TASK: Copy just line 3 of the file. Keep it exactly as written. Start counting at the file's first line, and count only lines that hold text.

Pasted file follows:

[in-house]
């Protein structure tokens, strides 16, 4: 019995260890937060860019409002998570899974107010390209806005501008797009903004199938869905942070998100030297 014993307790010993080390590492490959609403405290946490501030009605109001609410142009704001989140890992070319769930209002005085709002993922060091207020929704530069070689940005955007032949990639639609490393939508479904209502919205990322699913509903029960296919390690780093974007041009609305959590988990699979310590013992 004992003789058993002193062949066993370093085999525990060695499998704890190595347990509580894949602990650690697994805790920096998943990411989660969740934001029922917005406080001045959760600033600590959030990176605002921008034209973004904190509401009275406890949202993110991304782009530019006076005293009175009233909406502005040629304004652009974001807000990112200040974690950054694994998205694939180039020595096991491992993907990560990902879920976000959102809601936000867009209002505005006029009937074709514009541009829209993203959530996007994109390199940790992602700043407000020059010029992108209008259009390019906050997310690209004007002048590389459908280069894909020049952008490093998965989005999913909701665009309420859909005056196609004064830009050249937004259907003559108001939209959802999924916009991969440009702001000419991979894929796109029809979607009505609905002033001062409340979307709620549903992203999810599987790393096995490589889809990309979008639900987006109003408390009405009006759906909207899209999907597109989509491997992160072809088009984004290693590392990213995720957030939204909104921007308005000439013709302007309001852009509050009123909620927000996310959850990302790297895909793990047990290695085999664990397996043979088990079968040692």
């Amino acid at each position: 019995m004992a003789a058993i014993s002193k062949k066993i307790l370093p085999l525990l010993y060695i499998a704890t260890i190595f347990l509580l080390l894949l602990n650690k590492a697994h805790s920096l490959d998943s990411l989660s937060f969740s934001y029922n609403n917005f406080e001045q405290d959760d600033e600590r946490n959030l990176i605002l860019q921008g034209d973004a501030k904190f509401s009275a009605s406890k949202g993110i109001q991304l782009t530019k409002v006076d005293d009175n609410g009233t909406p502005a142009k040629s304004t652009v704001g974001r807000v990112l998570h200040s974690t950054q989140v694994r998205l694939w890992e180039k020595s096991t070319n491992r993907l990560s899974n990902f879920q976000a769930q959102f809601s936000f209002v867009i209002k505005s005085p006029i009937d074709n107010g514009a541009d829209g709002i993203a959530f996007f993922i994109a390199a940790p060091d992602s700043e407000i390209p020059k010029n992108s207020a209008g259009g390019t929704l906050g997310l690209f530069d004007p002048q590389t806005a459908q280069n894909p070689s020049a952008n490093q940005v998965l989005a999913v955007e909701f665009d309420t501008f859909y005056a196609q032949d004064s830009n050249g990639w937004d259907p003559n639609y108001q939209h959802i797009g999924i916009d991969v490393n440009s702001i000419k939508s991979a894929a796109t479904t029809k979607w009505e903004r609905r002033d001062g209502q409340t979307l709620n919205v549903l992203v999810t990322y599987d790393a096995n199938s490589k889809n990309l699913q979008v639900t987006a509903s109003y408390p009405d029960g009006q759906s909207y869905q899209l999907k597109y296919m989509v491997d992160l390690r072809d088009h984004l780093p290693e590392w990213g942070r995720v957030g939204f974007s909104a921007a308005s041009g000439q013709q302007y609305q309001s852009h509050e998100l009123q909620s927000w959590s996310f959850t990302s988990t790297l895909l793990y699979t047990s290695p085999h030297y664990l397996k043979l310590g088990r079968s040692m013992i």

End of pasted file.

């Amino acid at each position: 019995m004992a003789a058993i014993s002193k062949k066993i307790l370093p085999l525990l010993y060695i499998a704890t260890i190595f347990l509580l080390l894949l602990n650690k590492a697994h805790s920096l490959d998943s990411l989660s937060f969740s934001y029922n609403n917005f406080e001045q405290d959760d600033e600590r946490n959030l990176i605002l860019q921008g034209d973004a501030k904190f509401s009275a009605s406890k949202g993110i109001q991304l782009t530019k409002v006076d005293d009175n609410g009233t909406p502005a142009k040629s304004t652009v704001g974001r807000v990112l998570h200040s974690t950054q989140v694994r998205l694939w890992e180039k020595s096991t070319n491992r993907l990560s899974n990902f879920q976000a769930q959102f809601s936000f209002v867009i209002k505005s005085p006029i009937d074709n107010g514009a541009d829209g709002i993203a959530f996007f993922i994109a390199a940790p060091d992602s700043e407000i390209p020059k010029n992108s207020a209008g259009g390019t929704l906050g997310l690209f530069d004007p002048q590389t806005a459908q280069n894909p070689s020049a952008n490093q940005v998965l989005a999913v955007e909701f665009d309420t501008f859909y005056a196609q032949d004064s830009n050249g990639w937004d259907p003559n639609y108001q939209h959802i797009g999924i916009d991969v490393n440009s702001i000419k939508s991979a894929a796109t479904t029809k979607w009505e903004r609905r002033d001062g209502q409340t979307l709620n919205v549903l992203v999810t990322y599987d790393a096995n199938s490589k889809n990309l699913q979008v639900t987006a509903s109003y408390p009405d029960g009006q759906s909207y869905q899209l999907k597109y296919m989509v491997d992160l390690r072809d088009h984004l780093p290693e590392w990213g942070r995720v957030g939204f974007s909104a921007a308005s041009g000439q013709q302007y609305q309001s852009h509050e998100l009123q909620s927000w959590s996310f959850t990302s988990t790297l895909l793990y699979t047990s290695p085999h030297y664990l397996k043979l310590g088990r079968s040692m013992i």